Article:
Flash’s popularity waned over the years, but the comic strip continued until King Features finally discontinued it in 2003.

Flash Gordon - The Movie

Altogether now - “FLASH! Ah-ah! Saviour of the Universe…

Although it rode on the space opera craze in the wake of Star Wars, a big screen version of Flash Gordon was a dream project for producer Dino De Laurentiis since the 1960s. Various reputed directors were in the frame to helm the movie at one point or another, including Nicolas Roeg, Federico Fellini, Sergio Leone and George Lucas. It eventually landed with Mike Hodges, whose kinky, campy version was a universe away from Get Carter, the hard-as-nails gangster movie that made his name.


The movie poster for the film Flash Gordon by Richard Amsel


Flash became a blonde himbo quarterback played by Sam J. Jones while Max von Sydow was impressively cast as the evil Ming the Merciless. Other memorable performances came from Topol, Brian Blessed and Timothy Dalton.

Teenage Mutant Ninja Turtles - The Comic

Originally introduced in 1984 with black and white illustrations on cheap newsprint paper, the modest comic with a first print of around 3000 copies went on to spawn a 30-year comic book run, a TV cartoon series, video games, numerous movies and a ton of merch. Not bad for an idea that started out as a lark during a brainstorming session between creators Kevin Eastman and Peter Laird.


A Teenage Mutant Ninja Turtle magazine cover


Set out in stark monochrome, all the basic lore that the whole of western civilisation would come to know within a few short years was in place. You had four bandana-wearing, human-sized turtles named after Renaissance artists living in the sewers of New York with their master Splinter. They battled against their arch-nemesis Shredder and his goons.

Those of a certain age will remember the height of Turtlemania in the late 80s - early 90s, when it was almost impossible to get away from the more colourful iterations of Leonardo, Michelangelo, Donatello and Raphael as they became a true cultural phenomenon.

Teenage Mutant Ninja Turtles - The Movie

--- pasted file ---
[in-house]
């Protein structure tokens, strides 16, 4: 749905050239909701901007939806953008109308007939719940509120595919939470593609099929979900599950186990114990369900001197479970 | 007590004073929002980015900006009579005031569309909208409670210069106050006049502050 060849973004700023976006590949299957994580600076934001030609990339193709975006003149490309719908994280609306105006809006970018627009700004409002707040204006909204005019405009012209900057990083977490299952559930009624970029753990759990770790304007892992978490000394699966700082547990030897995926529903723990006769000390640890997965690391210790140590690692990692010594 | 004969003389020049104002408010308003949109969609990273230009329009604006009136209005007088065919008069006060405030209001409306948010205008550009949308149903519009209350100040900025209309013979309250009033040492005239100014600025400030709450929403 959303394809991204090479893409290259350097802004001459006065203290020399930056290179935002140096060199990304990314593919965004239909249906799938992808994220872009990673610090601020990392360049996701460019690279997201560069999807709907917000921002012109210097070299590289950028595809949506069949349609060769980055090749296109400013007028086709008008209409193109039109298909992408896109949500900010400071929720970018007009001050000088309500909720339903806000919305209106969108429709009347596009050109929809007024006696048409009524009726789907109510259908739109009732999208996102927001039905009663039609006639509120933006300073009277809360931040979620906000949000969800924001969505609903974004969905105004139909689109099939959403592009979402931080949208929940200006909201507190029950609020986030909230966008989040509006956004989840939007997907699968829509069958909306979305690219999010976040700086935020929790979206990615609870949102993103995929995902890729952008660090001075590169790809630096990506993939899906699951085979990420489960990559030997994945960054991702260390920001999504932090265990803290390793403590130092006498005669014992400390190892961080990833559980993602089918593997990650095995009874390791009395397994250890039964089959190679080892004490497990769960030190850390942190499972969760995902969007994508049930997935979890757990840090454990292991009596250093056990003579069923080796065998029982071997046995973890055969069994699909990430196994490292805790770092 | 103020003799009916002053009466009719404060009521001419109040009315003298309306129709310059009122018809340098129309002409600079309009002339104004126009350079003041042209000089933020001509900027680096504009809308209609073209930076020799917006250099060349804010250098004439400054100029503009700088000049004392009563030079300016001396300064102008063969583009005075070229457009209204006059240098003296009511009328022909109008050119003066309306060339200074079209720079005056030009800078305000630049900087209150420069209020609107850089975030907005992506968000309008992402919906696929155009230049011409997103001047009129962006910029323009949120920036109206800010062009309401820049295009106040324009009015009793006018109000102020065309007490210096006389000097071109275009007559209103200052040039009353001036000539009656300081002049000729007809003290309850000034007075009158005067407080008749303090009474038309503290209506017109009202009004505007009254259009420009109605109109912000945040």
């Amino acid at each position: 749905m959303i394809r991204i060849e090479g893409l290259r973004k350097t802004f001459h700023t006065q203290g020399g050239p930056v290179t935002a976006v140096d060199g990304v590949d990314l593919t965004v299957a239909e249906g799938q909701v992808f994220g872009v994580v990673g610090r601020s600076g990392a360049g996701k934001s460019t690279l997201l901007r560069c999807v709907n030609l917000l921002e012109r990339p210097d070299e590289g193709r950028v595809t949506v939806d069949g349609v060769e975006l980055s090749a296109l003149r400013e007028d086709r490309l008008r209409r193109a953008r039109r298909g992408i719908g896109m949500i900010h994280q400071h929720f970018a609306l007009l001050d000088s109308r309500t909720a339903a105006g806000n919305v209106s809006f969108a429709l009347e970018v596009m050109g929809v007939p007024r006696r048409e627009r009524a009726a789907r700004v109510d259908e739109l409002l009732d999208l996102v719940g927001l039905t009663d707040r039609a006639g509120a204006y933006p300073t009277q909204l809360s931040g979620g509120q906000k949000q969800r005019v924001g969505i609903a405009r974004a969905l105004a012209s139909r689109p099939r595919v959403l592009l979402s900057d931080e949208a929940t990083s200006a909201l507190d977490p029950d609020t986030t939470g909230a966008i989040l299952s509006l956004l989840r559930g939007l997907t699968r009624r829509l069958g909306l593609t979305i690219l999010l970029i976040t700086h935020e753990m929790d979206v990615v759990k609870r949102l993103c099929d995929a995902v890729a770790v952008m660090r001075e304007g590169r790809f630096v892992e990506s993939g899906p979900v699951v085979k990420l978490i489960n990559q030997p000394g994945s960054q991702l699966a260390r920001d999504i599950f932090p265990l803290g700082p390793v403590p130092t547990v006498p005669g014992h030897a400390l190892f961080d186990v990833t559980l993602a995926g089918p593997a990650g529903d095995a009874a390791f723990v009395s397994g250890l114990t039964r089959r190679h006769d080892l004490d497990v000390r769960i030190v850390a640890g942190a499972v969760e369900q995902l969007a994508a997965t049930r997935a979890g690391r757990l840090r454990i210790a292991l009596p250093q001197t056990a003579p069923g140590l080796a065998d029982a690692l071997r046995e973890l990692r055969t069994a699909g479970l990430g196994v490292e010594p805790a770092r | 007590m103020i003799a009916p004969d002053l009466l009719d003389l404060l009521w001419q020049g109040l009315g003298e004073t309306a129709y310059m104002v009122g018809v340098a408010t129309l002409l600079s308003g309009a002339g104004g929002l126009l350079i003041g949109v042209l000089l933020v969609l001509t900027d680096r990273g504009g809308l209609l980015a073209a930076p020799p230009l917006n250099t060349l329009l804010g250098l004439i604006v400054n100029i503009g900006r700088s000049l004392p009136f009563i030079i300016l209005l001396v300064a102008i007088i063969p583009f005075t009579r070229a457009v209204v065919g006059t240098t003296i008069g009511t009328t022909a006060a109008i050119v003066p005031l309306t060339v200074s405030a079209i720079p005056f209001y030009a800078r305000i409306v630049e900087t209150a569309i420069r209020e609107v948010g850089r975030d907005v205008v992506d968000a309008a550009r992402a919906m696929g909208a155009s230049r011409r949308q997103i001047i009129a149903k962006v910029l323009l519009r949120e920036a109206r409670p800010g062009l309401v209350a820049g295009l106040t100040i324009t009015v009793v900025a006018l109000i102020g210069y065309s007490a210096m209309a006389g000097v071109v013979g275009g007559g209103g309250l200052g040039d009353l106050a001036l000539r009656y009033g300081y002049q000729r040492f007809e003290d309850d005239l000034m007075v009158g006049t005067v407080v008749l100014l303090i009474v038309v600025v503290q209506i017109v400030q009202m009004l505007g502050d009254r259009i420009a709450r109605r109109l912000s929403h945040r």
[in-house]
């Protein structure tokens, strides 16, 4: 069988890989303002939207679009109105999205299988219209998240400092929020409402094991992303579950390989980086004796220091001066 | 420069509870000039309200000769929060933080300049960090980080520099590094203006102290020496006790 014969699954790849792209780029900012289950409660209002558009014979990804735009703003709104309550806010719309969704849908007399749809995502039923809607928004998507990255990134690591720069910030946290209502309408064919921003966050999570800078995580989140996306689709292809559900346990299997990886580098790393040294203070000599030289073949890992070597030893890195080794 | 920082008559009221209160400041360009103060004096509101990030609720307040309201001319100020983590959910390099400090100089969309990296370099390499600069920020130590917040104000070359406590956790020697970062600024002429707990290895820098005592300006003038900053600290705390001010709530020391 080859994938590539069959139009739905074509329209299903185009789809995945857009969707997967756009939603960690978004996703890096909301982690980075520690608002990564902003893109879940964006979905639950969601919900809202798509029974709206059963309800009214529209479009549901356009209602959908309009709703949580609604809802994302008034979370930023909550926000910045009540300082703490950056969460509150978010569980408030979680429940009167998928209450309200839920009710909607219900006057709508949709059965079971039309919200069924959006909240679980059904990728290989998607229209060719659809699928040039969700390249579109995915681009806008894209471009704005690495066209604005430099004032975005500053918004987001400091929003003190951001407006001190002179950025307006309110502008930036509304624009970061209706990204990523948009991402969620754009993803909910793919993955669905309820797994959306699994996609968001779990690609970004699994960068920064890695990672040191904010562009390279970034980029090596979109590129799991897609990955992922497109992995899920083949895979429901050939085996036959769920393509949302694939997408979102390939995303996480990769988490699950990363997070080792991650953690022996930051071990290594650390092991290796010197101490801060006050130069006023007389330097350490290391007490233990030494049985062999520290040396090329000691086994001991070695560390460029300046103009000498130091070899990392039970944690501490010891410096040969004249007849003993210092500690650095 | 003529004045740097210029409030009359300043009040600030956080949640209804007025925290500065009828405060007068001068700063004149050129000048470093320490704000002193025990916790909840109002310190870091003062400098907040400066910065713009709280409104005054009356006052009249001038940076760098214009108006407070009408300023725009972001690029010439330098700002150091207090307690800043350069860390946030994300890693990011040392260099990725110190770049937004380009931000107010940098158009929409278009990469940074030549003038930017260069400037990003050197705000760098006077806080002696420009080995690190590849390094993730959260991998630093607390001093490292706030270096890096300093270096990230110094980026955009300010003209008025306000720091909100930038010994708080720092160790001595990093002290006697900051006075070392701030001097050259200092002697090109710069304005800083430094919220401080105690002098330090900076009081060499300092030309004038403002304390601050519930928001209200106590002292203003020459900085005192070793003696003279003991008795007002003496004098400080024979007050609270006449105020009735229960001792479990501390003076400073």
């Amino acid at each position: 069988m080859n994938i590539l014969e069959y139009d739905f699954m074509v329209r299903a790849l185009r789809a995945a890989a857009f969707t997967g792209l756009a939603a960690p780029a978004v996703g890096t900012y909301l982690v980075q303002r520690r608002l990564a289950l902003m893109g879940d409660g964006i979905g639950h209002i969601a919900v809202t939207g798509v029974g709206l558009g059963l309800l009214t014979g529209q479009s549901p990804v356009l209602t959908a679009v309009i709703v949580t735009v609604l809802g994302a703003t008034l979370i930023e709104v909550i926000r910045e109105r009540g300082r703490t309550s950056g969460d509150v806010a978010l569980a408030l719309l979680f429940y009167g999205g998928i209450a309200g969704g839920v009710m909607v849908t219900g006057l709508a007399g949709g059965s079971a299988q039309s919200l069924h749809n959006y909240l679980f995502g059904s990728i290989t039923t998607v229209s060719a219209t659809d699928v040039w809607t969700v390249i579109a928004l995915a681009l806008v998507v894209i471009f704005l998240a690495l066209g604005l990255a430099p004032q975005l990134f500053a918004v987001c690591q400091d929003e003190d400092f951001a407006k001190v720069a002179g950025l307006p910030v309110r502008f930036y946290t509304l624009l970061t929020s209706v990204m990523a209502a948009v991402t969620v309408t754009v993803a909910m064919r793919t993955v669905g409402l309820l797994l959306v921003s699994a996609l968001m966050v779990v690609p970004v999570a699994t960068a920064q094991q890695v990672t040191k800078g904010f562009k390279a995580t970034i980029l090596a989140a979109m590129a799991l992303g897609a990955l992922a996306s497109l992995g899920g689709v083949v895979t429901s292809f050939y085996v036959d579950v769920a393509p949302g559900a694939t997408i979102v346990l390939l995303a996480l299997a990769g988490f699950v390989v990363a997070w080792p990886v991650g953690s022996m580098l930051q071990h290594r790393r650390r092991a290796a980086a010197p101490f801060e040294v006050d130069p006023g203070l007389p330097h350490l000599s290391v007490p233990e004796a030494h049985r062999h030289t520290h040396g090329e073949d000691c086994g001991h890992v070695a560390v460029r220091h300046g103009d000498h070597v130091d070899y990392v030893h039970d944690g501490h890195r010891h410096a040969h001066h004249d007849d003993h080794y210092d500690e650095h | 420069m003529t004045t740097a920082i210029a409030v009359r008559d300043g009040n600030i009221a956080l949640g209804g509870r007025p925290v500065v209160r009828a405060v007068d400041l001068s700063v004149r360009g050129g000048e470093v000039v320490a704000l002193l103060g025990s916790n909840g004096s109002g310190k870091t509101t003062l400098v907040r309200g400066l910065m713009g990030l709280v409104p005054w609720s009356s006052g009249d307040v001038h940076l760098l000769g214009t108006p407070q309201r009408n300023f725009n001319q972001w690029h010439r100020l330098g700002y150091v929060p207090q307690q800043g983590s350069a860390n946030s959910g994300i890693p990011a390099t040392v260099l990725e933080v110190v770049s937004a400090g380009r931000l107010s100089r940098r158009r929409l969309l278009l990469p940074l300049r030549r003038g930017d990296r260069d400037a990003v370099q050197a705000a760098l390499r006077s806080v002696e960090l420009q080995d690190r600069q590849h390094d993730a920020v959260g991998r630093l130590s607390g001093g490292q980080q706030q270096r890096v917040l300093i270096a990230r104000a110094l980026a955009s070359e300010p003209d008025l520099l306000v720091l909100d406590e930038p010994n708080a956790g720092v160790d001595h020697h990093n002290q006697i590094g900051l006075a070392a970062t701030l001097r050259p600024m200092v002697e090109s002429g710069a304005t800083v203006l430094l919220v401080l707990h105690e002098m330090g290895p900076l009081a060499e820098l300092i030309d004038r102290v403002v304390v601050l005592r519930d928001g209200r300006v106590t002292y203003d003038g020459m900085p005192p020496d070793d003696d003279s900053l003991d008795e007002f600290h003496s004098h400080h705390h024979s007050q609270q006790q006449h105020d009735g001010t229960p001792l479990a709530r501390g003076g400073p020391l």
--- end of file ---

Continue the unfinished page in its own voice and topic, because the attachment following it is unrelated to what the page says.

Released in 1990, the original TMNT movie wasn’t very good, but that didn’t stop it being a roaring success at the box office. For a while it was the highest-grossing independent film of all time. Once again the Heroes in a Half Shell are up against the evil Shredder and his Foot Clan, with the help of reporter April O’Neil. It is memorable for the fantastic puppet work by Jim Henson’s Creature Workshop and the hit single “Turtle Power “by Partners in Kryme, a staple at school discos around the time.


The movie poster for the film Teenage Mutant Ninja Turtles


Two sequels followed before an entirely CGI effort in 2007. Then came two big budget reboots in the 2010s which were box office hits, but failed to capture the playful spirit of the original franchise.

From Hell - The Graphic Novel

Alan Moore’s sprawling and painstakingly researched graphic novel based on the Jack the Ripper murders originally ran as a serial between 1989 and 1998, before becoming a daunting 572-page collected edition with copious background notes and references. Artist Eddie Campbell’s original artwork has a scratchy, forlorn feeling that adds to the story’s sense of alienation and disquiet.


The cover for graphic novel From Hell


The title comes from an 1888 letter sent by an unknown individual claiming to be Jack the Ripper, along with part of a human kidney. Out of hundreds of letters sent to the police during the time of the killings, it is one of few to be seriously considered as genuine.